Venture capital firms kept a keen eye on the crypto industry to the extent of pouring $30 billion in this sector in 2021.
Market analyst Holger Zschaepitz confirmed:
“Crypto attracted $30bn of venture-capital funding in 2021, more than in all other years combined. VC money almost quadruples previous high of $8bn in 2018, the year following Bitcoin’s 1,300% breakthrough gain.”
Zschaepitz added that the current venture capital funding is nearly four times its previous all-time high of $8 billion recorded in 2018.
Mason Nystrom, a research analyst at Messari, previously noted that as cryptocurrencies continued gaining steam, crypto company fundraising hit $8.2 billion in the third quarter of this year.
Meanwhile, Jackson city in Tennessee has eyes on becoming the first town in the United States to add cryptocurrencies as a payroll conversion option for its employees.
The city’s mayor Scott Conger acknowledged that plans were in motion to permit third-party platforms to offer cryptocurrency converter services through the recently opened request for proposal (RFP).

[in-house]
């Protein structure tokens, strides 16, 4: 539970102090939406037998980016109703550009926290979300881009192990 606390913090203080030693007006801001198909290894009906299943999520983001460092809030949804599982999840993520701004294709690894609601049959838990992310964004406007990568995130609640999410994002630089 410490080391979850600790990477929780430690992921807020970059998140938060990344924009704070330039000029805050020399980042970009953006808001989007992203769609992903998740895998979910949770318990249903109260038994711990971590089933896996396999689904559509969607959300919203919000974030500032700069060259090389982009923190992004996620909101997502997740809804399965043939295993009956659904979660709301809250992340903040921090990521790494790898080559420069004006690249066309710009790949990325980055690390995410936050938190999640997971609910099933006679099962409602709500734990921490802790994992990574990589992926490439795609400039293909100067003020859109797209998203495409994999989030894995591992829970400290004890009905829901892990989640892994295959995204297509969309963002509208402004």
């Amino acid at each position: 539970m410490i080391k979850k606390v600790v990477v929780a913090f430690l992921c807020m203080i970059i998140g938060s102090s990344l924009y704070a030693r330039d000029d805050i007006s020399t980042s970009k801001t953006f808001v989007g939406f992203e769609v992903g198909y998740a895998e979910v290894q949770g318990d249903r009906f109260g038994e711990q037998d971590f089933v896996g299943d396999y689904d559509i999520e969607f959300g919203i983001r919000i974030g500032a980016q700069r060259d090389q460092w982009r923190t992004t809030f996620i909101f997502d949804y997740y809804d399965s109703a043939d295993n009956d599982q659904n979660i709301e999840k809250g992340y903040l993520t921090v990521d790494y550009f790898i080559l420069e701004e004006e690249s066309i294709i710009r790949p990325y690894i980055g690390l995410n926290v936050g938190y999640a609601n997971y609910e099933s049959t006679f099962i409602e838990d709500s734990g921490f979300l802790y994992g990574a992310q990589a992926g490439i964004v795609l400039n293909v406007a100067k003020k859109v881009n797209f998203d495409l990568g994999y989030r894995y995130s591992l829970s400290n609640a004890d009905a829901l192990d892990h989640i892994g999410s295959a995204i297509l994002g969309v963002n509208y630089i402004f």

Conger noted: “the RFP is open, and the 22nd is when the respondents have to respond to the RFP. So once the 22nd hits, we’ll open the bids, have the committee, and then they’ll review it. They’ll probably make a recommendation to the council in February.”
On the other hand, cryptocurrency firms are seeing Singapore as inhospitable based on legal and operational difficulties, according to a recent Nikkei Asia report.
According to figures released by Singaporean regulators, more than 100 of around 170 cryptocurrency businesses that applied for licensing have been turned down or withdrawn their applications. While many more, operating under exemptions, face an uncertain future.